Friday, February 27, 2009

and the key is... there is no key

It's amazing how many times I can come to the same conclusion over and over again, and still feel like it's something new every time. A few times a year I realize that routines and strategies do not work for me. Or, to be a little more accurate, they work for a short period of time, and then they gradually become less and less effective.

Several months ago I decided that sending chapters to a group of alpha readers would keep me moving along at a steady pace, with the bonus of getting feedback that might help me with subsequent chapters. That strategy lasted for two chapters before I abandoned it for NaNoWriMo, thinking that it sounded like a rewarding and productive experience, and then I'd have all sorts of material that would only need revision before I could send it off to the alpha readers. Well, NaNoWriMo was productive and rewarding, but most of what I wrote that month remains unrevised and my alpha readers have seen nothing from me since late October.

Next I decided I needed a more detailed outline, and set to work on that. I got most of the way through it, and then decided that the last remaining questions would not be answered until I wrote my way through them. I began to write parts of the story I had neglected during NaNoWriMo. Very soon, I was stuck again.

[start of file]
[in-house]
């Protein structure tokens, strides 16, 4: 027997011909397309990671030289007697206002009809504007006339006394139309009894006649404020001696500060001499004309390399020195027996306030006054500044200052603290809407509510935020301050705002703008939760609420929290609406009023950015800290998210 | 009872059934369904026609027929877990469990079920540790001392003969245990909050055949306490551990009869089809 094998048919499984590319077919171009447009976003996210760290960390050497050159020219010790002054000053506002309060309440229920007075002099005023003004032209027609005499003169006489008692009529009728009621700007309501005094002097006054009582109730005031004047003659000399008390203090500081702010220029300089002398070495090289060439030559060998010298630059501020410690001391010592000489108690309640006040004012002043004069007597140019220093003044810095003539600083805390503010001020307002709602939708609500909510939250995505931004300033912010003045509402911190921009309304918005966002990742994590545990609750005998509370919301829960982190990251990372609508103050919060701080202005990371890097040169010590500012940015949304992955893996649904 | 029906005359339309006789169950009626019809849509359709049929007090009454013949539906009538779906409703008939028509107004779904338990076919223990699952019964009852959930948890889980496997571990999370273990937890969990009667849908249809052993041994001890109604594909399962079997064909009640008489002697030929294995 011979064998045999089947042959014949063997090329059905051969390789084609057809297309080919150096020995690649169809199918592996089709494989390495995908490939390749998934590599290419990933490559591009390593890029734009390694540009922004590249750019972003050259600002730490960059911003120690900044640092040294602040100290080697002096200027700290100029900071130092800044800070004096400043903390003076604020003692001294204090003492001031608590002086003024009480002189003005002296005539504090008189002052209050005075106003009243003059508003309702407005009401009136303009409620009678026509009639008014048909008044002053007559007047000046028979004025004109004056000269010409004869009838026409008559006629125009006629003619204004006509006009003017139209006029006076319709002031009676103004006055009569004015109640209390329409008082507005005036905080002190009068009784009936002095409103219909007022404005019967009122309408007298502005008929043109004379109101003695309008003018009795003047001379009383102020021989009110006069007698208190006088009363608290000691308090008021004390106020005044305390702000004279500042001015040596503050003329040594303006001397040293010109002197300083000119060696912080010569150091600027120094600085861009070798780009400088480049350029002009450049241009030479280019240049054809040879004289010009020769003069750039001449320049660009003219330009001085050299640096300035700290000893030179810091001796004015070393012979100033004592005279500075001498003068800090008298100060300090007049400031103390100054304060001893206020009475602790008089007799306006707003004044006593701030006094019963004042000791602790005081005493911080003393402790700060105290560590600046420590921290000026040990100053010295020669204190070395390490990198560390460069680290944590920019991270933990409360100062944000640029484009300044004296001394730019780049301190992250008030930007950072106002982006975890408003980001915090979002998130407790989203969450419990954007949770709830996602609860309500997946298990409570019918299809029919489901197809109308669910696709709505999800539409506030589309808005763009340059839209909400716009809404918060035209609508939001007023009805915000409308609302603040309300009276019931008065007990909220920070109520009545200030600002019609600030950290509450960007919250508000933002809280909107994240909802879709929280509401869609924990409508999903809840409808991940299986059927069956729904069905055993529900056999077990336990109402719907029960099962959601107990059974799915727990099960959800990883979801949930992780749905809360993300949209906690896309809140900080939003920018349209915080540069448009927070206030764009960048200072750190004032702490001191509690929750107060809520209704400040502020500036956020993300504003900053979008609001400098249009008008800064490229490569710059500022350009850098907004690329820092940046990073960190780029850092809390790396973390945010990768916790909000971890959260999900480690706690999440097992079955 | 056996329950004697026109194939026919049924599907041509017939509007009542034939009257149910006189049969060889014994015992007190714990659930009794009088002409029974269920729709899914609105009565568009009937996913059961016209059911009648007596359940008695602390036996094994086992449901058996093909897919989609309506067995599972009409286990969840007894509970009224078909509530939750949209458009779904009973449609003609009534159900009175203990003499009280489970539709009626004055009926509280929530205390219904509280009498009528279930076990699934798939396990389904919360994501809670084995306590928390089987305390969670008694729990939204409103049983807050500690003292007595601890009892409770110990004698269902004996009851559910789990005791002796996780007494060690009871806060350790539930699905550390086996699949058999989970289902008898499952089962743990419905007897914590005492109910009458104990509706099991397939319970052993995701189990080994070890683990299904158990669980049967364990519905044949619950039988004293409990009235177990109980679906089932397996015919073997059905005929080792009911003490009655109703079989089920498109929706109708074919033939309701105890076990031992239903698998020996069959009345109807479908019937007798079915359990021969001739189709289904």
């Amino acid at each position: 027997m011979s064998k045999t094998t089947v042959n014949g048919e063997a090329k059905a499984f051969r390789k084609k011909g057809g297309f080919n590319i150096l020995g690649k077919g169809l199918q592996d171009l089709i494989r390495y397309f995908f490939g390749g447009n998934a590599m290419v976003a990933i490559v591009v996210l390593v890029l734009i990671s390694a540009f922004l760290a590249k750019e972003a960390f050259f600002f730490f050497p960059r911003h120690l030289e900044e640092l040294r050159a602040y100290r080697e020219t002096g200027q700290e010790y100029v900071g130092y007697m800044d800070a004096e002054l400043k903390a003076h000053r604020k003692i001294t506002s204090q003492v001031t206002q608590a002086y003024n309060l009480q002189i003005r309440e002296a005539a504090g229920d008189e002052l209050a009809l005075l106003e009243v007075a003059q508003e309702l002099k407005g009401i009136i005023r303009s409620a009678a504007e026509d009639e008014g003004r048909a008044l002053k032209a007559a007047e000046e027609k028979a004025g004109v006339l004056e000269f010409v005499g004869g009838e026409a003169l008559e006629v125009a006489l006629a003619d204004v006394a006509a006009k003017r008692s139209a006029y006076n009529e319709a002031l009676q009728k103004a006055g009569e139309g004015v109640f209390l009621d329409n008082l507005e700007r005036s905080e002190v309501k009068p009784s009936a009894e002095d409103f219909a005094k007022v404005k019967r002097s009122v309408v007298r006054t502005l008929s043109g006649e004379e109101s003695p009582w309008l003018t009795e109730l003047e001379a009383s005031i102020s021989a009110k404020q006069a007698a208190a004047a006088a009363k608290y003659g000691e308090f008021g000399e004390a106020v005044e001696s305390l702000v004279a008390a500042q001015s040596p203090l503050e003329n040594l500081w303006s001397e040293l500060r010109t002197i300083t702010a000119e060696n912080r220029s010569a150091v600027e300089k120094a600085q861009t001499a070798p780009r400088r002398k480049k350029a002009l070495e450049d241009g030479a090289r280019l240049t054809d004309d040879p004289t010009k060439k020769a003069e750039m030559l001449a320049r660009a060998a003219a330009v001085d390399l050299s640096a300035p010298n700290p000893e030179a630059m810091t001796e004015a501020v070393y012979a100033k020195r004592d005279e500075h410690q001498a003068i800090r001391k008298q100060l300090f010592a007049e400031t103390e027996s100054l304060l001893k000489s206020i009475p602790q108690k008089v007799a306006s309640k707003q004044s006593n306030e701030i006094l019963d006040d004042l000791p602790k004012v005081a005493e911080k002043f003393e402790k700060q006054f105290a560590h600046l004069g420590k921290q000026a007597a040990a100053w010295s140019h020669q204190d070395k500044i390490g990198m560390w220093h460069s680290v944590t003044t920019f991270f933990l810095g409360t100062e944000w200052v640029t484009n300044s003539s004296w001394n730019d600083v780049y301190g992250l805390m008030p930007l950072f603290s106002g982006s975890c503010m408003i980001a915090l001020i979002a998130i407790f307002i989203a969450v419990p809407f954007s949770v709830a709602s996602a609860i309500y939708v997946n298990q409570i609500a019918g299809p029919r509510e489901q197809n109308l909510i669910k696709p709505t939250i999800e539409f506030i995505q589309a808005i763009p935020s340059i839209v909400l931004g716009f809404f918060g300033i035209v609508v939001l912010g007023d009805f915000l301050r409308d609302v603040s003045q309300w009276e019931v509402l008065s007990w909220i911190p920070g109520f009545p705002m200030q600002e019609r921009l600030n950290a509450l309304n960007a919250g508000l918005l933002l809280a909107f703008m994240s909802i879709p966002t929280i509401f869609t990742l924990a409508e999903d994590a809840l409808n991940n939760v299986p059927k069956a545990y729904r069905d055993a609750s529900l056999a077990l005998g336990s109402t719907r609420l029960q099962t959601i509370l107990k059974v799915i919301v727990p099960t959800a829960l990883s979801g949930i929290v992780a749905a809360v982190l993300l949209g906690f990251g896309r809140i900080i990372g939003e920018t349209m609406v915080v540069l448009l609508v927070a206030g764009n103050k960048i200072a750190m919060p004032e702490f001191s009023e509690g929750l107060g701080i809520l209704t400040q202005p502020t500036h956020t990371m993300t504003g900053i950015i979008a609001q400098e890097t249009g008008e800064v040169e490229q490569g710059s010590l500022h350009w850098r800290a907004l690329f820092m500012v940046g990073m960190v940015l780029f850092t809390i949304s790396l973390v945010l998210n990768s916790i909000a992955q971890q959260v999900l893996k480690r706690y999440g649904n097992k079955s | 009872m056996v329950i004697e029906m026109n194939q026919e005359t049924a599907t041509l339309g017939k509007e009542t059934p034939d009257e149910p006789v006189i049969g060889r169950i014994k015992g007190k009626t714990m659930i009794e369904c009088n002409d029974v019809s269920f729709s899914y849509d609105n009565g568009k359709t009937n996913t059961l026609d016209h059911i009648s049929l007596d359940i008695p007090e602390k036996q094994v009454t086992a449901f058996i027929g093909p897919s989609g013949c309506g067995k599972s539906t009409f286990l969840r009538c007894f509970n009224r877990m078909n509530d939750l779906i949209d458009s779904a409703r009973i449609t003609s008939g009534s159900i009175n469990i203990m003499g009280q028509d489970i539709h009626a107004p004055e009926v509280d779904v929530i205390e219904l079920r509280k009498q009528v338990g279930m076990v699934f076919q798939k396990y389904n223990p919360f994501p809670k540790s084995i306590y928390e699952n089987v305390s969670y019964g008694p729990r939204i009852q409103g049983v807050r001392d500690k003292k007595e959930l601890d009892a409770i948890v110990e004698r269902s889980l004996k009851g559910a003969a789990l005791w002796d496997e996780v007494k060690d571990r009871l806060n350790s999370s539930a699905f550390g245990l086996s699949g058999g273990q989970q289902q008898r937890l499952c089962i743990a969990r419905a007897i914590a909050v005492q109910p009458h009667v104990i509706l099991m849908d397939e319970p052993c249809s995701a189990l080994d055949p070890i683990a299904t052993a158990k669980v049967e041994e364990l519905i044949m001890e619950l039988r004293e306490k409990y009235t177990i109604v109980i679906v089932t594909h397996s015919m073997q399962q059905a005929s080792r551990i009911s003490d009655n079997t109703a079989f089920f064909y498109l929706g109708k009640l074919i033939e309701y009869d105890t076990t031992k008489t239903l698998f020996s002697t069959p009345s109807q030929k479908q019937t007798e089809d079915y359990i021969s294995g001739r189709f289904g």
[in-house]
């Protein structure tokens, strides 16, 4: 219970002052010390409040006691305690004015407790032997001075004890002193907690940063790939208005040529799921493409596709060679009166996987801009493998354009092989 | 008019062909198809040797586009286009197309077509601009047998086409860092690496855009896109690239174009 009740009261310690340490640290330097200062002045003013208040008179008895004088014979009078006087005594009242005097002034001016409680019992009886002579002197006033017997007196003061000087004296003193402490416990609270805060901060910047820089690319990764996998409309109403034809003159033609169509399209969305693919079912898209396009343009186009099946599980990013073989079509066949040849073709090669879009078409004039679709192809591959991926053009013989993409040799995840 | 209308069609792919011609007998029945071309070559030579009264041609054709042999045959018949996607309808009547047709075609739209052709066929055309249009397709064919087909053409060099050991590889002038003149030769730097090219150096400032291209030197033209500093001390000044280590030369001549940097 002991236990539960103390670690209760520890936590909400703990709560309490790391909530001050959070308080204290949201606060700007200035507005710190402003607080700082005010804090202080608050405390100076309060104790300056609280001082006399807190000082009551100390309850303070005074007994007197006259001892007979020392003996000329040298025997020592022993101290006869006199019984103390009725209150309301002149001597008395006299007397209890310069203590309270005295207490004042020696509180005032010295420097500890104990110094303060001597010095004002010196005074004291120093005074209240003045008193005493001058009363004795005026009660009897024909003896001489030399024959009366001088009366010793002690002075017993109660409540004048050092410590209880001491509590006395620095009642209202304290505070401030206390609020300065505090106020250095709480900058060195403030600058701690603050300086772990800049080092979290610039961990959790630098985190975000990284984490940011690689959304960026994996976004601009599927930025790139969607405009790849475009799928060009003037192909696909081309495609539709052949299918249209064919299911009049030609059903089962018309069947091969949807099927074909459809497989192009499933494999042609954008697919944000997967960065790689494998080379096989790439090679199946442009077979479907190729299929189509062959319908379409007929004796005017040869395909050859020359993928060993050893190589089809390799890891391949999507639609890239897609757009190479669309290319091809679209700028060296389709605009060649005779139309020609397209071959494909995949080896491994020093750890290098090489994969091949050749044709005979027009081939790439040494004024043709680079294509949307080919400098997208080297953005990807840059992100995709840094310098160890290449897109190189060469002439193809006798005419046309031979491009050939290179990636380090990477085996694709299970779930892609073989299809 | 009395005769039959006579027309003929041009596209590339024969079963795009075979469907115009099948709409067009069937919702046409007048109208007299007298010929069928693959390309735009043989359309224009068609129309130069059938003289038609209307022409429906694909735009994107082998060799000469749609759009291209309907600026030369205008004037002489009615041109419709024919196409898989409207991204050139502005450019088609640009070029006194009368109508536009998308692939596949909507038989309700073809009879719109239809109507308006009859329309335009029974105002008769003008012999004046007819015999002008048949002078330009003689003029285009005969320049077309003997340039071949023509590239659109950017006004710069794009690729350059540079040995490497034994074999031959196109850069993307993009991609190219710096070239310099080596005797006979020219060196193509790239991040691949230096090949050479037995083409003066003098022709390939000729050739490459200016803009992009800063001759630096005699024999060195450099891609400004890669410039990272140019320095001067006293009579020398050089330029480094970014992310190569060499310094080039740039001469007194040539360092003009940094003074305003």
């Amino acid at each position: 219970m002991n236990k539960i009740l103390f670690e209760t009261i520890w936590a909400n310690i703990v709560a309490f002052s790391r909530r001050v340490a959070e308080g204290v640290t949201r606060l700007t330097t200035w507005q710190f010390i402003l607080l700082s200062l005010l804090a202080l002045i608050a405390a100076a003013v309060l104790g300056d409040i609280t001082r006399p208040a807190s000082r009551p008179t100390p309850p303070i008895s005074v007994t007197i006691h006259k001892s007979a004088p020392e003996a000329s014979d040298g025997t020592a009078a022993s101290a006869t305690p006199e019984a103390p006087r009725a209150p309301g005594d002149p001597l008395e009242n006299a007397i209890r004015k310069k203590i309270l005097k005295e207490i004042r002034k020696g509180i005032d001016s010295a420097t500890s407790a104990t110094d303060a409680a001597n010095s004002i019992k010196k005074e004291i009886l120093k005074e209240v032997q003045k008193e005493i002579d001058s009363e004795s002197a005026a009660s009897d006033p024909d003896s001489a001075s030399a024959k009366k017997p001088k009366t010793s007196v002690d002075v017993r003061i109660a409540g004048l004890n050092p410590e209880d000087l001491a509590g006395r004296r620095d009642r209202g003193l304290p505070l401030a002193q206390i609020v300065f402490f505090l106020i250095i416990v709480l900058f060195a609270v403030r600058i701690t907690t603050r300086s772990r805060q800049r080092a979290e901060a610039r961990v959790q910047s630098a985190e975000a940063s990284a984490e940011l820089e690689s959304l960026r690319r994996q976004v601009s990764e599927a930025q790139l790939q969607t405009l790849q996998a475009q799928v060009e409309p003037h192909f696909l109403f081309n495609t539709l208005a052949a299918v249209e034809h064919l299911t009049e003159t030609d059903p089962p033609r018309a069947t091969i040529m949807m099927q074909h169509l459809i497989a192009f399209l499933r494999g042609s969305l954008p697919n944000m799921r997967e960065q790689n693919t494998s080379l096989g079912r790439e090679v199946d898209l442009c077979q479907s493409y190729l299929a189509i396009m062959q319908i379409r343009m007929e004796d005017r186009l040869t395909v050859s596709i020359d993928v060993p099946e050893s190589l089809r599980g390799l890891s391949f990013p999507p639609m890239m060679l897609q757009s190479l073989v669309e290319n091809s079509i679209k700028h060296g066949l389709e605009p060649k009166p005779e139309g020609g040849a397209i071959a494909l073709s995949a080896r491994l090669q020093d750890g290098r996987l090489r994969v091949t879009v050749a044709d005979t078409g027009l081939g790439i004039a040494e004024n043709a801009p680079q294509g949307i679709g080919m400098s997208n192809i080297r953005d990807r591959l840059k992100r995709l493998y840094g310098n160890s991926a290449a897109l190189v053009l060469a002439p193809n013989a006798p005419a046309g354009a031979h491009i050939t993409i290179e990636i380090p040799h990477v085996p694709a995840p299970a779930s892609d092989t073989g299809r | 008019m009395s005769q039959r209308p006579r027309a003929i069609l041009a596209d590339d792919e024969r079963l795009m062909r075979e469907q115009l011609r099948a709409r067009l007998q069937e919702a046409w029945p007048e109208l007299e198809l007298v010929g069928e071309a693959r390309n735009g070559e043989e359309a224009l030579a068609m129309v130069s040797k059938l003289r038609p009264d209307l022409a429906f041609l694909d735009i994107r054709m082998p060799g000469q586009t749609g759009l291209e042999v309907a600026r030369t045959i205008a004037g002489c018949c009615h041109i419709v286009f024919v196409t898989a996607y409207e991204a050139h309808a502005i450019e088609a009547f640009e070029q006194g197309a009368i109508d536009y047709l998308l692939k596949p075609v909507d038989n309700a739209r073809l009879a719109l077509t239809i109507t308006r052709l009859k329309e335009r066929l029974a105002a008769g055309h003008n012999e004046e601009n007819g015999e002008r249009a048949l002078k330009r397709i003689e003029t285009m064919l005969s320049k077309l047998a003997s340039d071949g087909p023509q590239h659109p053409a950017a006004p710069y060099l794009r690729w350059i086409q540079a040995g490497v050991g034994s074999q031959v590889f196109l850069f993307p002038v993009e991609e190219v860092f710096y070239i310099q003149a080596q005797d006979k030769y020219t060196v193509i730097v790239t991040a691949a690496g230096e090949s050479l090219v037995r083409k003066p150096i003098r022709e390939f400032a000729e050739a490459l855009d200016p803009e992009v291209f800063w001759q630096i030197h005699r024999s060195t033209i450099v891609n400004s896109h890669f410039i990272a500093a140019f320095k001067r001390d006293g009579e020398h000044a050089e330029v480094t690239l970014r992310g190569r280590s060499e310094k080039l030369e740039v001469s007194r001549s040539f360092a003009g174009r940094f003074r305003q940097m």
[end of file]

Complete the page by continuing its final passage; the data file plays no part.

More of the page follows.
Seeing the pattern yet?

During all this time, I thought I needed to finish the story at hand before I could start coming up with some new ideas. I decided to finish a complete draft of the novel and then let it rest while I wrote some short stories. A couple weeks ago, frustrated with the novel, I decided its temporary retirement should start immediately instead, and I started brainstorming ideas for short stories. I came up with an idea I liked, made lots of notes on it, couldn't decide what direction it needed to take, and soon I was writing poetry instead.

This week, I read a book that did lots of things wrong. It gave me lots of concrete examples of what not to do in a fantasy novel, and before I knew it, I was thinking about my novel again. Today I went back to work on it, so far with success.

The moral of the story is: I can't set my writing strategies in stone. It seems like just about every time I say I'm going to put something aside, I get a new idea for it. So I'm not going to work exclusively on the novel, or the short story idea, or my poetry. Writing seems to go much better when I just follow my impulses wherever they're trying to go. At the very least, switching projects is far more productive than sitting at my computer in frustration because I can't figure out the next scene. There's a difference between working at writing and trying to force it when it just isn't ready. I think the trick for me will be figuring out the difference.


Crystal said...

i loveeeee the once song on here! and i know i owe you a phone call! i will call you soon!

meagan said...

Oscillation seems to work best for me too, even if it usually takes longer to finish any given project.